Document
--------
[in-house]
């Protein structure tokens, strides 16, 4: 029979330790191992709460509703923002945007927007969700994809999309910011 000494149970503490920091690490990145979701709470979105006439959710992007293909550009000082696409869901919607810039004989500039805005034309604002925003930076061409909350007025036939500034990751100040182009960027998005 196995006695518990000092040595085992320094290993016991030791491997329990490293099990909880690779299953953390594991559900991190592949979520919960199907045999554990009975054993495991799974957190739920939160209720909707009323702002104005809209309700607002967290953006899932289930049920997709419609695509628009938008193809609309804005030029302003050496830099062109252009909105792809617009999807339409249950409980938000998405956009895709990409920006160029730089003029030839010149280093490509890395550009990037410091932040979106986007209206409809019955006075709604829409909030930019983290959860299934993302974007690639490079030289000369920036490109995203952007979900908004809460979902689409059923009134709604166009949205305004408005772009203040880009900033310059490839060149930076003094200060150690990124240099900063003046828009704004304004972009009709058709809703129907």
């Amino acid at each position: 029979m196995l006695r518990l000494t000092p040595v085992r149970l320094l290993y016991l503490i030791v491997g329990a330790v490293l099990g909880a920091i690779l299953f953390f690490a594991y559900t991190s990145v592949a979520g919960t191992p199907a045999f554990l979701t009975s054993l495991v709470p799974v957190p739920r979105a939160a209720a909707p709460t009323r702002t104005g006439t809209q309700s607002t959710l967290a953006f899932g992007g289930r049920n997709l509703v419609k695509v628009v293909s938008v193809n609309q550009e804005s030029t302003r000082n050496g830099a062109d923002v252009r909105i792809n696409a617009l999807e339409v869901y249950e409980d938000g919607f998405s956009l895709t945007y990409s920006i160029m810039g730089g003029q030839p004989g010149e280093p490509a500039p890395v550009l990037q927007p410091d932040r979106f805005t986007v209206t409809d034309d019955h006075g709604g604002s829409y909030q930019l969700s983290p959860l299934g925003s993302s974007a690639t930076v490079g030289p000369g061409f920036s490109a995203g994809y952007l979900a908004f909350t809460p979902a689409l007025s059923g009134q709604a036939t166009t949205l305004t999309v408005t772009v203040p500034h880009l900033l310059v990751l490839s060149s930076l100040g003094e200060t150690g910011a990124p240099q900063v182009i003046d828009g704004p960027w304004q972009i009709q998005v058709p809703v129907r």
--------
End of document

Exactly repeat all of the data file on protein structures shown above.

[in-house]
């Protein structure tokens, strides 16, 4: 029979330790191992709460509703923002945007927007969700994809999309910011 000494149970503490920091690490990145979701709470979105006439959710992007293909550009000082696409869901919607810039004989500039805005034309604002925003930076061409909350007025036939500034990751100040182009960027998005 196995006695518990000092040595085992320094290993016991030791491997329990490293099990909880690779299953953390594991559900991190592949979520919960199907045999554990009975054993495991799974957190739920939160209720909707009323702002104005809209309700607002967290953006899932289930049920997709419609695509628009938008193809609309804005030029302003050496830099062109252009909105792809617009999807339409249950409980938000998405956009895709990409920006160029730089003029030839010149280093490509890395550009990037410091932040979106986007209206409809019955006075709604829409909030930019983290959860299934993302974007690639490079030289000369920036490109995203952007979900908004809460979902689409059923009134709604166009949205305004408005772009203040880009900033310059490839060149930076003094200060150690990124240099900063003046828009704004304004972009009709058709809703129907």
């Amino acid at each position: 029979m196995l006695r518990l000494t000092p040595v085992r149970l320094l290993y016991l503490i030791v491997g329990a330790v490293l099990g909880a920091i690779l299953f953390f690490a594991y559900t991190s990145v592949a979520g919960t191992p199907a045999f554990l979701t009975s054993l495991v709470p799974v957190p739920r979105a939160a209720a909707p709460t009323r702002t104005g006439t809209q309700s607002t959710l967290a953006f899932g992007g289930r049920n997709l509703v419609k695509v628009v293909s938008v193809n609309q550009e804005s030029t302003r000082n050496g830099a062109d923002v252009r909105i792809n696409a617009l999807e339409v869901y249950e409980d938000g919607f998405s956009l895709t945007y990409s920006i160029m810039g730089g003029q030839p004989g010149e280093p490509a500039p890395v550009l990037q927007p410091d932040r979106f805005t986007v209206t409809d034309d019955h006075g709604g604002s829409y909030q930019l969700s983290p959860l299934g925003s993302s974007a690639t930076v490079g030289p000369g061409f920036s490109a995203g994809y952007l979900a908004f909350t809460p979902a689409l007025s059923g009134q709604a036939t166009t949205l305004t999309v408005t772009v203040p500034h880009l900033l310059v990751l490839s060149s930076l100040g003094e200060t150690g910011a990124p240099q900063v182009i003046d828009g704004p960027w304004q972009i009709q998005v058709p809703v129907r």